As for returns and trick trading strategies, I think those days are over. I am not a fan of the hedge fund industry because I believe its a rip-off. To illustrate my point, look at the following link.


    Year to date they are up 6.66% on average. Some funds actually took a loss. Those days of 20+% returns are now history.

    Those hedge funds who simply placed all their holdings into the Vanguard 500 Index Fund Admiral Shares at the start of the year would have enjoyed a 9.63% year to date return which appears to be above the industry average.


    So go around with your suit and tie. Collect the cash. Then place it in the 500 Index and then collect your fees.
  15. I agree. You would need to be very good at sales, or hire some sales guru. You can have an average product and be the market leader if your good at sales and marketing. World is full of examples.

    Or you would need an awesome track record. I believe a good product would sell it self. If you have a money machine it will sell it self. Don't you all agree?
  16. jessie, how do you know if you correlate with others? how do you find data to do the analysis?
  17. I think Steve has a great idea here. Going to local players like a municipality which is bound to have a pension fund. This gives me some ideas in which I never thought about myself.

    However, there is an old saying which states "What the wise man does at the beginning the fool does at the end," In 2003, I think this idea might have worked great. However, there is a lot of competition nowadays, Congressmen pounding the tables for regulation, and now the mutual fund companies appear to be posting very reasonable returns. As I posted earlier, the 500 Index is posting nearly a 10% return YTD and with very low costs as well. Then there are all the stories that are circulating around the media about blow-ups. Then there is the data which suggests the returns from the risky hedge funds are not that rosy anymore.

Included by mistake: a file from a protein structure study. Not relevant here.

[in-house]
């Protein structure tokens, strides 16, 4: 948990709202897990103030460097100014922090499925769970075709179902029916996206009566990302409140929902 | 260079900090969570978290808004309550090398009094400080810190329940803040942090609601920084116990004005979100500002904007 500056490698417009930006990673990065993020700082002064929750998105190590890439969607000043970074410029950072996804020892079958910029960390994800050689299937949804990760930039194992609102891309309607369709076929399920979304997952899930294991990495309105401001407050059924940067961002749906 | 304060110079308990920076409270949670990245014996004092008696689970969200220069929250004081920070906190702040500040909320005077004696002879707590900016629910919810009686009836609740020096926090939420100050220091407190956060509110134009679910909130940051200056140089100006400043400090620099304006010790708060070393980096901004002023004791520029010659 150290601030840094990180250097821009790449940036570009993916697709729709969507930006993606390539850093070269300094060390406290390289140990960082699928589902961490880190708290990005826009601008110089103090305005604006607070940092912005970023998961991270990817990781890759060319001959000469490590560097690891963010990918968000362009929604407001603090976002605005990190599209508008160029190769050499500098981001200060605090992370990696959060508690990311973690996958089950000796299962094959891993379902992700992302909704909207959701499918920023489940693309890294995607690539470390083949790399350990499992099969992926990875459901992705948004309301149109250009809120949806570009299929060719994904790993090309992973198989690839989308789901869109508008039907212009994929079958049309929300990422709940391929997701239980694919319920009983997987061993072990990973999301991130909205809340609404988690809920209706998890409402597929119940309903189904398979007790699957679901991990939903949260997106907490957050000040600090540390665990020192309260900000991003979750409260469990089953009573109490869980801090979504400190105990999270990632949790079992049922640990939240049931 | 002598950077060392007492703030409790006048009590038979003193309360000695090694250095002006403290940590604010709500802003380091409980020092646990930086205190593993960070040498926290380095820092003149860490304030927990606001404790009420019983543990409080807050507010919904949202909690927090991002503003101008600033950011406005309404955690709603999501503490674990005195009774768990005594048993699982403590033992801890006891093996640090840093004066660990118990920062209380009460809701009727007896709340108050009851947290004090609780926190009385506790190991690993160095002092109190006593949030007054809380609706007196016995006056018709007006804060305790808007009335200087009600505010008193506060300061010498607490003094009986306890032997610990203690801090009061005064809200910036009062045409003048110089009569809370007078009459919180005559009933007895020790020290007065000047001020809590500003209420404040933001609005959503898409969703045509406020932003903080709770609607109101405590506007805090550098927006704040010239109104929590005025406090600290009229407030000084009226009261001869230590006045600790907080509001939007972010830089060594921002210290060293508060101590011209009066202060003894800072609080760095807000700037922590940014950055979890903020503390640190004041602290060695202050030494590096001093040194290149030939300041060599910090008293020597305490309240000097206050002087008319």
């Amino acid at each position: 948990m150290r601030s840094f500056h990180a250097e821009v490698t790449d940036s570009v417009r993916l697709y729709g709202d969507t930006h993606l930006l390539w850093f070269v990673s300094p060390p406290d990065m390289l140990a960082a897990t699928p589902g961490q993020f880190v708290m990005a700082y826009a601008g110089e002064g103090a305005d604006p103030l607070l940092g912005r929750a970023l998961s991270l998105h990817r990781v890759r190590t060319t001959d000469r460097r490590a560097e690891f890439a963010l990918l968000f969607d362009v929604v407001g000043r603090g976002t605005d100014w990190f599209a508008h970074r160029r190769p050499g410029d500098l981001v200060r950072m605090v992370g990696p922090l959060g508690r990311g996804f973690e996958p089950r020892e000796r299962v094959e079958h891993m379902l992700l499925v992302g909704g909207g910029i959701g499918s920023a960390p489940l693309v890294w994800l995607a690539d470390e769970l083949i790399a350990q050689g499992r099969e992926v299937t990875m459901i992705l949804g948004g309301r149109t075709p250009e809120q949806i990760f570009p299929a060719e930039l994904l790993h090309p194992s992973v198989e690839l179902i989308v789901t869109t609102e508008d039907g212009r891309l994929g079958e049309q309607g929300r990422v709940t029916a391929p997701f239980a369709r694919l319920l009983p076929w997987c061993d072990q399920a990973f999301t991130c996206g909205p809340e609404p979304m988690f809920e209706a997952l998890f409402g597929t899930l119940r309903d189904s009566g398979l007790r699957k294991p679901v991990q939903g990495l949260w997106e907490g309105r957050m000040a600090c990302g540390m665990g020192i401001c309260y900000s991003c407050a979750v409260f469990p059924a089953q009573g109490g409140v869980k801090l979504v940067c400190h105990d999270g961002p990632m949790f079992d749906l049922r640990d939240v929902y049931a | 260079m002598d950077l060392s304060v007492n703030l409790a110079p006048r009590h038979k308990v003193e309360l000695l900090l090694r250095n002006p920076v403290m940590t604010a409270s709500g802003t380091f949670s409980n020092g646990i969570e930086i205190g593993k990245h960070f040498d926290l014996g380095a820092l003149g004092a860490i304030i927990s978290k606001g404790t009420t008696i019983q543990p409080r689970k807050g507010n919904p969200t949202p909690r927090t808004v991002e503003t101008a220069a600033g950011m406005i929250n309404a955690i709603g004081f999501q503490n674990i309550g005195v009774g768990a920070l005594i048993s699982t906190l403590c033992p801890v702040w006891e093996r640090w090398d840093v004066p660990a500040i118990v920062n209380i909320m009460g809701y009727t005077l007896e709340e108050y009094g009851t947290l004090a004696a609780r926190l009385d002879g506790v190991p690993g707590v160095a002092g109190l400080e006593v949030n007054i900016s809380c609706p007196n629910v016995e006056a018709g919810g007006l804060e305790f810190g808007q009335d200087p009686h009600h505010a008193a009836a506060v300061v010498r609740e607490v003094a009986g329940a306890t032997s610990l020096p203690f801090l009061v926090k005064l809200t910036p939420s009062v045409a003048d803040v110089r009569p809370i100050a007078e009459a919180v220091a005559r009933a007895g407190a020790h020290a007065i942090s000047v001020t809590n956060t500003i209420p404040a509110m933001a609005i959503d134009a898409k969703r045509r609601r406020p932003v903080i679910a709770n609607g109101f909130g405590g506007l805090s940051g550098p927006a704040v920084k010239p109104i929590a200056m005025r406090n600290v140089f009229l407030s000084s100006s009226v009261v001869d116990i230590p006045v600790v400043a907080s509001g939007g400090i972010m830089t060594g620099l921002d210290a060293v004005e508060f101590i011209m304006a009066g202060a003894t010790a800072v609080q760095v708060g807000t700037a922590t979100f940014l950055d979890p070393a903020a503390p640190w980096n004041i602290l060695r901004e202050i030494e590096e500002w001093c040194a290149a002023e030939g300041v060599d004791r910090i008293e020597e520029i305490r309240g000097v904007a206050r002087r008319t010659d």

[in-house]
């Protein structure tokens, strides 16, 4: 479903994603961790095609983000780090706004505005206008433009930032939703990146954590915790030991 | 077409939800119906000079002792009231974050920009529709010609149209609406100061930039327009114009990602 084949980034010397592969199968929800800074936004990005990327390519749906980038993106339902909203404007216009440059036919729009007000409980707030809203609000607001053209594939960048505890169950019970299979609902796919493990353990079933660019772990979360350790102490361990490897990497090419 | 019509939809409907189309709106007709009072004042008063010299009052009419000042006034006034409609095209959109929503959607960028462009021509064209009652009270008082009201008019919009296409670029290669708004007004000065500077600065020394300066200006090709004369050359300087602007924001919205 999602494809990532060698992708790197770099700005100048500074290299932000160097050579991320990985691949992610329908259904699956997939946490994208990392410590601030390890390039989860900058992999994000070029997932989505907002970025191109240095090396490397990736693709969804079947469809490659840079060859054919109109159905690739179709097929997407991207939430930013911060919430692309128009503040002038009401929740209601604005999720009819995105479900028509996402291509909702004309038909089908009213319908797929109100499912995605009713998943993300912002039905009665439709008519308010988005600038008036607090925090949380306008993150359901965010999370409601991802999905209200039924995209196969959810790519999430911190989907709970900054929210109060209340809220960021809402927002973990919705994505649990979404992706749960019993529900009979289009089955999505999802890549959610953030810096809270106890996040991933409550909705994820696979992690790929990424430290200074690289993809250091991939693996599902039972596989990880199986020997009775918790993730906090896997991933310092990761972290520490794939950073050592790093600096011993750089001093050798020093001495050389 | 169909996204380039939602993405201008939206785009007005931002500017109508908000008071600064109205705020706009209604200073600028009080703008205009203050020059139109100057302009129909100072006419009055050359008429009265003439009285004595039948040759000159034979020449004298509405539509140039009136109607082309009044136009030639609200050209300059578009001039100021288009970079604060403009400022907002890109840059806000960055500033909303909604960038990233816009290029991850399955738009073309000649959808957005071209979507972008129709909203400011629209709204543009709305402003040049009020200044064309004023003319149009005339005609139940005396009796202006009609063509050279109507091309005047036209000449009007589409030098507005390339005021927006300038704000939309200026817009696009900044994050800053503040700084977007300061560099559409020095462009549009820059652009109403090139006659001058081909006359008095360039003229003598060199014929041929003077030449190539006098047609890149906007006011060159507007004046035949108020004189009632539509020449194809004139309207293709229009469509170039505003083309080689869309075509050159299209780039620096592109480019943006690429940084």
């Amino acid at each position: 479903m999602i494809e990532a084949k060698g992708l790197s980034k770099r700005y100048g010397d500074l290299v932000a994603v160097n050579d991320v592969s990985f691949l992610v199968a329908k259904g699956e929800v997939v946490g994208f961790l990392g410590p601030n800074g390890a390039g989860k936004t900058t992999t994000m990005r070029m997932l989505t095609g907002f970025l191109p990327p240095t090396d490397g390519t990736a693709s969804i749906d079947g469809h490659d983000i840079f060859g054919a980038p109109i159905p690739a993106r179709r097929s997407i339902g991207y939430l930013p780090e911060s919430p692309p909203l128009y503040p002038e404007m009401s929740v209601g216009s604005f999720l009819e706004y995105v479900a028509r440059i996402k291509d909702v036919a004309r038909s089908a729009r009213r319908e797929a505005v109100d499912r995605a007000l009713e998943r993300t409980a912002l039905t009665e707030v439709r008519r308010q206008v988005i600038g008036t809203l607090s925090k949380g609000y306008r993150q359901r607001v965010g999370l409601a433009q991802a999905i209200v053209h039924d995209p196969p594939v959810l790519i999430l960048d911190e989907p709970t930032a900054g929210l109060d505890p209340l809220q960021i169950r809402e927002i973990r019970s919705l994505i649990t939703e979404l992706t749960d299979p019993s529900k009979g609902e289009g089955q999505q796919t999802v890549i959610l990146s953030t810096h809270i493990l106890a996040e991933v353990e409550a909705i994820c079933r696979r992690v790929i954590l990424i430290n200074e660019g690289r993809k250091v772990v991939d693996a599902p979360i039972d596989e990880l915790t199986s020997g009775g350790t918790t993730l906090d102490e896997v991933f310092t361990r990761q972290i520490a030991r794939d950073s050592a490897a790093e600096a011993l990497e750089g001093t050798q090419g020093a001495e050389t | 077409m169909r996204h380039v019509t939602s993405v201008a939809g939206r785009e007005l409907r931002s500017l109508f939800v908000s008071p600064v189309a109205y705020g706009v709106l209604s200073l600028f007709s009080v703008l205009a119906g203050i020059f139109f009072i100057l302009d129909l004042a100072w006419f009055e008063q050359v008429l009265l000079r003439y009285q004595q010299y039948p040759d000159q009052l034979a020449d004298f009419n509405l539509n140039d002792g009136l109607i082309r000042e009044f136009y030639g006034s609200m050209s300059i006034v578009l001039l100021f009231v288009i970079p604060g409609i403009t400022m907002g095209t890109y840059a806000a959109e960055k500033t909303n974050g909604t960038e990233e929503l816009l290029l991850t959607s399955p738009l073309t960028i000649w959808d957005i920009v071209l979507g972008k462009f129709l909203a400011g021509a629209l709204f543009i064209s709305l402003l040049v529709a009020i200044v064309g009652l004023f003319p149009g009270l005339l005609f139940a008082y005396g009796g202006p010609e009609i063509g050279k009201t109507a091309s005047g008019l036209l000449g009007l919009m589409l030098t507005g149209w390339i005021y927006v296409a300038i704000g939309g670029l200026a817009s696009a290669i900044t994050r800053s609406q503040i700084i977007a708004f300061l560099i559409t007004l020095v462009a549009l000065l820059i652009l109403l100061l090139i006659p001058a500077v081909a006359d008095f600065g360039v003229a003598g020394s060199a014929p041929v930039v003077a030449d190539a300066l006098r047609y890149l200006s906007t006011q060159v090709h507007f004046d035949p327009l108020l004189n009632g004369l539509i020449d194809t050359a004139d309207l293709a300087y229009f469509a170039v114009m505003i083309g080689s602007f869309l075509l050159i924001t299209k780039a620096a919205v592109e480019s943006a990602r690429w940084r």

So if you were a manager of a local pension fund, would you trust your cash with Vanguard who will give you a reasonable return for very low cost or the hedge fund who might return less money then what you put in?
  18. Eagle -- are you Bogle in disguise?

    Let's look at the drawdown on the S&P 500 in 2000-2002. There are many hedge funds out there that deliver historic returns similar to that of the S&P 500 with much less volatility. Granted, the hedge fund indexes show that the hedge funds, as a whole, aren't delivering much but there are some hedge funds out there that deliver consistent, lower-risk, returns than the S&P 500.